A house for all seasons

Architect Todd Fix has designed the concept for a house that changes shape depending on the weather.

“Motus” is a smart house. Designed with the idea of creating a sustainable, green, zero-energy home, Fix and his team wanted to remove themselves from a the typical ‘Passivhaus’ design, which works off solar energy to prevent energy-loss.

Instead of using materials that would typically assist in keeping energy in the home, ‘Motus’ is surrounded in glass. This glass isn’t your run of the mill window glass though. Depending on the light, the time of day or the temperature, the materials adapt to create a response that works to minimise energy usage.

For example, to adapt to sunlight, the glass will turn on a sun-blocking shade or to adapt to cooler temperatures it will activate an insulating shell.

“It provides this flexible control over heat gain from sunlight,” architect Todd Fix told Fast Company. “So if it’s a cold day, the sensor will sense that, and it will close both to keep the heat inside. If you want more light in the space, you can open up the screen or open up the shell.”

The house is powered by a set of solar panels and a “microclimate pool” that sits underneath the house, using evaporation to cool the house on hot days.

The house, that ranges from 5,000 to 12,000 square feet, depending on configuration, is designed to be best suited for beachfront locations in temperate climates.

However, this smart design doesn’t come cheap. Prepare for a construction cost of between $3.5 and $10 million.

If price was no object, would you like to live in an adaptable, zero-energy home?


Students design stackable house of the future, perfect for urban living

Most people want to live close to the city, be it for the vibrant lifestyle, or for an easier work commute but congestion and increasingly high housing costs mean it’s just a dream for many.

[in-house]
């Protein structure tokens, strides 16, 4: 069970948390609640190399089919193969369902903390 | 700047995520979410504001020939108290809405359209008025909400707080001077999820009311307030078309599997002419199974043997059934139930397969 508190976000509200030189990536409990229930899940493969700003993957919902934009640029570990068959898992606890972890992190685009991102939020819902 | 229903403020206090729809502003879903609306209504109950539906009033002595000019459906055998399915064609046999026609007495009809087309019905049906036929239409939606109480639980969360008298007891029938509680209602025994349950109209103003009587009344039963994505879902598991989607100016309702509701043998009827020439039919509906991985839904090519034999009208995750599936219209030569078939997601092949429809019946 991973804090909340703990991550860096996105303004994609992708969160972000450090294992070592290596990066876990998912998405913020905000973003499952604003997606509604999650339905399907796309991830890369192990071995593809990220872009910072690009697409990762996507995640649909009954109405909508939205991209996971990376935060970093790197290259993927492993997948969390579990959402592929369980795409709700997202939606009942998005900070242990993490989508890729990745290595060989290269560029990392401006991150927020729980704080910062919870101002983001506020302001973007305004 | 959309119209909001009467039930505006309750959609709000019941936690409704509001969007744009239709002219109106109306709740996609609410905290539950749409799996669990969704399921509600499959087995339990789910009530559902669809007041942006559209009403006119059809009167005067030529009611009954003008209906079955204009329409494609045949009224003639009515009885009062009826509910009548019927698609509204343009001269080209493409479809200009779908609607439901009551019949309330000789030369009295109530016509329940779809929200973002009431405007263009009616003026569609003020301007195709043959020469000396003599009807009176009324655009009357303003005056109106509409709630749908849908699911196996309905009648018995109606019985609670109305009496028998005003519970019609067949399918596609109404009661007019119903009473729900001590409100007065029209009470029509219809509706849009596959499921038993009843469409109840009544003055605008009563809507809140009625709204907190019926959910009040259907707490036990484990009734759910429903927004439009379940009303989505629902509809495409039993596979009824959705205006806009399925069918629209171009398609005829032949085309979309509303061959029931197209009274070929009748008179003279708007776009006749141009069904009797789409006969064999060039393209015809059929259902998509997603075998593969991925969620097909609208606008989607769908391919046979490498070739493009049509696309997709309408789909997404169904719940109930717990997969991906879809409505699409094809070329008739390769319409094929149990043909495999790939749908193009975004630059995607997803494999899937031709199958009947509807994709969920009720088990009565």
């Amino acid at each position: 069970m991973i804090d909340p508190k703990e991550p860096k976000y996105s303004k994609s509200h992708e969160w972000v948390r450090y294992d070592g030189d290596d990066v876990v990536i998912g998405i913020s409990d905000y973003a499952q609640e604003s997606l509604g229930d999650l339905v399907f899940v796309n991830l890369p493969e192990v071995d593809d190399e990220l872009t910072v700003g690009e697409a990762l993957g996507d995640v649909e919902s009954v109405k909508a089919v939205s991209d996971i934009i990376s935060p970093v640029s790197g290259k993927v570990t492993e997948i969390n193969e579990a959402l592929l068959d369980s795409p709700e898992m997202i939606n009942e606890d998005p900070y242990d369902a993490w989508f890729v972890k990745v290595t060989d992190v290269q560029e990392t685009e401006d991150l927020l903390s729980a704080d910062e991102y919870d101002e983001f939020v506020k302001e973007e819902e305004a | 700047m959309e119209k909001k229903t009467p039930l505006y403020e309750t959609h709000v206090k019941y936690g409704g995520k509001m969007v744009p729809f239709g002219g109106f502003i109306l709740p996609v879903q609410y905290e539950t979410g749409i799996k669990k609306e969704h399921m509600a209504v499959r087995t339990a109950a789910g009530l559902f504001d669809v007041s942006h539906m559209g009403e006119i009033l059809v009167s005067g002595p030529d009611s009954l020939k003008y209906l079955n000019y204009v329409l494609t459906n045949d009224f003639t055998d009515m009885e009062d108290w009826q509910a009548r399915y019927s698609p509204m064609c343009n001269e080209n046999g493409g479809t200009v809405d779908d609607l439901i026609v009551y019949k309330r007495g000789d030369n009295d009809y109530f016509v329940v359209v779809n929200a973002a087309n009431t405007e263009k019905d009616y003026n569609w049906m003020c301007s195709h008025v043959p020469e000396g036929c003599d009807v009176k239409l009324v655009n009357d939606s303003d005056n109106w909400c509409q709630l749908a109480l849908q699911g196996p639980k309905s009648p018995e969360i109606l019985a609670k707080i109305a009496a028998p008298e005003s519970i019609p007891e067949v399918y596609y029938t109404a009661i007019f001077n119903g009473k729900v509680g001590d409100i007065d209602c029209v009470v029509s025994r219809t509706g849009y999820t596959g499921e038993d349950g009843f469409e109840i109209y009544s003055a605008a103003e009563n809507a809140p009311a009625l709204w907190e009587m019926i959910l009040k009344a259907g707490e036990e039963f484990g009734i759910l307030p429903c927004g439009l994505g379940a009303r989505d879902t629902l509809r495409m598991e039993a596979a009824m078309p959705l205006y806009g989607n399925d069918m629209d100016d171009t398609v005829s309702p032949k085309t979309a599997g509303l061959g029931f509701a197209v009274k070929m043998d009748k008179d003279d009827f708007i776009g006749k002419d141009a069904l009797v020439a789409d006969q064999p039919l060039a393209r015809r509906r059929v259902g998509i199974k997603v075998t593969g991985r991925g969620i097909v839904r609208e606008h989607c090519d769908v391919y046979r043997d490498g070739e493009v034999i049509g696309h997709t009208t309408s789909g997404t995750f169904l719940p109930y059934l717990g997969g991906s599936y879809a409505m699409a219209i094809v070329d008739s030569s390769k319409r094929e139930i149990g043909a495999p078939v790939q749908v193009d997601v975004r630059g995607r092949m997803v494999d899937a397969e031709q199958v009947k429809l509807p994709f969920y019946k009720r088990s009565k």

Enter some savvy students in New York City who have developed an ingenious strategy to make city living not only infinitely more possible, but also more eco-friendly.

The undergraduate students at New York City College of Technology have designed a prototype home that is a glimpse into the future. The DURA house (diverse, urban, resilient, adaptable) is an impressive open-concept one-bedroom with features that make it a zero-energy, solar, weather-resistant living space.

Its weather resistant  attributes mean it could withstand disasters like Hurricane Sandy. The students design of a stackable unit including three layers of breathable membrane and air-tight sealing has survived testing by blowers.

Builders are currently completing the design that resulted from the collective efforts of 60 students, and slots neatly within NYC’s urban landscape at the end of a pier at the Brooklyn Navy Yard.

Alexander Aptekar, the City Tech professor overseeing the project, said “To go from having to draw it to seeing it live is an amazing experience for them.”

The environmentally conscious home looking straight towards the future, will compete worldwide in the Solar Decathalon – a student design contest in September. This will require disassembling the modular home into three parts, which will then be transported to Irvine, California for judging.

The house will then return to brooklyn where the students hope to donate it to someone in need, perhaps a disabled veteran.